Health Canada, the country’s regulating authority in the sphere of medical devices, has published a guidance document dedicated to the investigation of reported medical device problems. The document is intended to assist medical device manufacturers and other parties involved in interpreting and applying the relevant regulatory requirements with regard to issues associated with the medical devices placed on the Canadian market.

The regulating authority emphasizes the non-binding legal nature of recommendations provided in the guidance and explicitly states that in the case of any discrepancies with the provisions of current legislation, the latter should prevail. 

According to the applicable legislation, the manufacturer, importer and distributor of a medical device shall each establish and implement documented procedures that will enable the manufacturer, importer or distributor to carry out (a) an effective and timely investigation of the problems referred to in paragraph 57(1)(a). The appropriate procedures should be duly developed and implemented by the holders of Medical Device Establishment Licenses (MDELs). The present document describes how an investigation should be carried out by a responsible entity as prescribed by the applicable legislation. 

Documenting the Procedure

As stated in the guidance, an investigation procedure to be developed by a medical device manufacturer (or other party involved in supplying medical devices) should describe the processes performed by such an entity. This description should be detailed enough to ensure consistency in their actual implementation. However, if some of the actions are to be performed by third parties, such actions could be simply mentioned in the procedure, provided that the main points related to cooperation with such third parties and timelines for these actions to take place are duly described. For instance, an importer of medical devices should have in place a procedure describing how it will receive and process the information related to the issue. Since the investigation itself should be carried out by the medical device manufacturer, it would be sufficient for an importer to outline the key points regarding its cooperation with the manufacturer in this regard.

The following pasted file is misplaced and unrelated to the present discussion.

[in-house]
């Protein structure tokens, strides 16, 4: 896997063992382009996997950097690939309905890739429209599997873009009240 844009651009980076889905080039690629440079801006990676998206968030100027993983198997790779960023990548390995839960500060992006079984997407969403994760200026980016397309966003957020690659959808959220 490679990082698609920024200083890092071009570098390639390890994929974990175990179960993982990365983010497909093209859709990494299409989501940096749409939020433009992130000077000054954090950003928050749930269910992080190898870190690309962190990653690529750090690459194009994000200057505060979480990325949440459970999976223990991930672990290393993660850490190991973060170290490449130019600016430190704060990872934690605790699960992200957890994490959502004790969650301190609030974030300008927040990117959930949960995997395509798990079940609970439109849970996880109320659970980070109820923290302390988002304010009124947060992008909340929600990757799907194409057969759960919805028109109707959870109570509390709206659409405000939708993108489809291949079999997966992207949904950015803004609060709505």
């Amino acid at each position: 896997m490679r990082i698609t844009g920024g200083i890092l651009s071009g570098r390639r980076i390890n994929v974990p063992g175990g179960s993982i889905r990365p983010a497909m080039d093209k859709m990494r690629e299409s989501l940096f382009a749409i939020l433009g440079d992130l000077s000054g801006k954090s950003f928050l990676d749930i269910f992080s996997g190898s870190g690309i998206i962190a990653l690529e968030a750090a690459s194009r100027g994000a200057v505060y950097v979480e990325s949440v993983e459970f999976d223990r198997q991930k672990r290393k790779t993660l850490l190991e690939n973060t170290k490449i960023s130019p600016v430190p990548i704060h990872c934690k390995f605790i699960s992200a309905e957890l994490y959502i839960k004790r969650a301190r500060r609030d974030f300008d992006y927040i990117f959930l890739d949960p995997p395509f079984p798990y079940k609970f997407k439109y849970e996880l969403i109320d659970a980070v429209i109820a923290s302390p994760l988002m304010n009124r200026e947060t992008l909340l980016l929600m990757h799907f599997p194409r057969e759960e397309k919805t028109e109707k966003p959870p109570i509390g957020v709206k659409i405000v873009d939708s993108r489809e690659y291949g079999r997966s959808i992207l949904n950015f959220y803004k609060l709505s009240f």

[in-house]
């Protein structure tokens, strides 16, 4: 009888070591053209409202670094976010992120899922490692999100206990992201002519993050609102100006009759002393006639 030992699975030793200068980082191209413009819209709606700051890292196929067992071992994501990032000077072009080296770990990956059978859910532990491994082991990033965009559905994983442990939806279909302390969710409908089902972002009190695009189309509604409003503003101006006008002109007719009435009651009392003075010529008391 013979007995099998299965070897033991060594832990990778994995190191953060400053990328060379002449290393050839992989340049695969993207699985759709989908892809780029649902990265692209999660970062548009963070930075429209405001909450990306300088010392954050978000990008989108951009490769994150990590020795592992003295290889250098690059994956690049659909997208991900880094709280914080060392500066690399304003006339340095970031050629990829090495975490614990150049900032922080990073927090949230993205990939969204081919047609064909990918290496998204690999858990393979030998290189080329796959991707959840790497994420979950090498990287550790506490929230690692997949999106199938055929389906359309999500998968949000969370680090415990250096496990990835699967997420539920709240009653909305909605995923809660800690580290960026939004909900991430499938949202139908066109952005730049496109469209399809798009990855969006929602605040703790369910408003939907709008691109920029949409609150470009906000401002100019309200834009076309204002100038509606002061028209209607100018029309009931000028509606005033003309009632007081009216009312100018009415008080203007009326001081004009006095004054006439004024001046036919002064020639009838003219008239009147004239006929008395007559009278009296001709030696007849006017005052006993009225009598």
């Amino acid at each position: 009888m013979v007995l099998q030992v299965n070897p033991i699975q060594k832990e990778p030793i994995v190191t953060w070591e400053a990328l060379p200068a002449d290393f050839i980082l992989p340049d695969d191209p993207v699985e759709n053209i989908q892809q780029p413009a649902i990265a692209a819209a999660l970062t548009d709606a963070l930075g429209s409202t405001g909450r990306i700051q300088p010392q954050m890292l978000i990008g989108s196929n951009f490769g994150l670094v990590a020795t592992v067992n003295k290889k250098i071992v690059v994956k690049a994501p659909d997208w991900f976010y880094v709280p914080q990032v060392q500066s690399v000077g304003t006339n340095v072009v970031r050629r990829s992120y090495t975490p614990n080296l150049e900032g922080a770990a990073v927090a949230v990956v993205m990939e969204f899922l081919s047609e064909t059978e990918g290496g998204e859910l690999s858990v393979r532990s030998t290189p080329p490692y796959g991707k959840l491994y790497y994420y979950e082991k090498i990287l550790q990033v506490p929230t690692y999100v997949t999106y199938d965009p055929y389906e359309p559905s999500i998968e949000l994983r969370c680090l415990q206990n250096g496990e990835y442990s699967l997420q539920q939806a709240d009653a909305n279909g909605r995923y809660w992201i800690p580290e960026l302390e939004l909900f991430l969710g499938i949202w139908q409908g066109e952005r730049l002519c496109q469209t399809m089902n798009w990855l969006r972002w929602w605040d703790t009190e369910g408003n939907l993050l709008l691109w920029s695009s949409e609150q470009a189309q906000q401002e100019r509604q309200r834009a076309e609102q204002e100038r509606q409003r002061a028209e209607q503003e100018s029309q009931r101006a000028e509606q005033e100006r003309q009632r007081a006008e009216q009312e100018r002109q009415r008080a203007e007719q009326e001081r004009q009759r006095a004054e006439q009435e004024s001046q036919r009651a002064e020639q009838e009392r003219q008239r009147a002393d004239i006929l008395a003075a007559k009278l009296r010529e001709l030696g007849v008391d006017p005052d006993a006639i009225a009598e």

Format of the Procedure

According to the present Health Canada guidance, there are no strict requirements regarding the format of the procedure to be adopted by the parties involved in operations with medical devices in the context of problem investigation. At the same time, there are certain key elements to be included in any standard operating procedure.

Implementing the Procedure 

When determining whether the policy on problem investigation has been duly implemented, the following aspects should be taken into consideration:

  • All related activities should be carried out and documented strictly in accordance with the procedures; 
  • The key persons involved in the decision-making process in the context of medical device problem investigation should have the necessary qualification and pass the appropriate training;
  • The reasonable measures are taken in order to ensure the latest version of the policy is used (to be achieved by means of version control);
  • All aspects related to cooperation with third parties involved in processes described in the procedure are well-established in order to ensure the effectiveness of such cooperation (the authority additionally emphasizes the importance of ensuring that the actions to be taken by third parties are actually performed); 
  • The relationships between the parties involved are duly regulated by the appropriate agreements;
  • The procedure requiring the involvement of a third party is approved by such a third party.

Investigation Procedure: Specific Aspects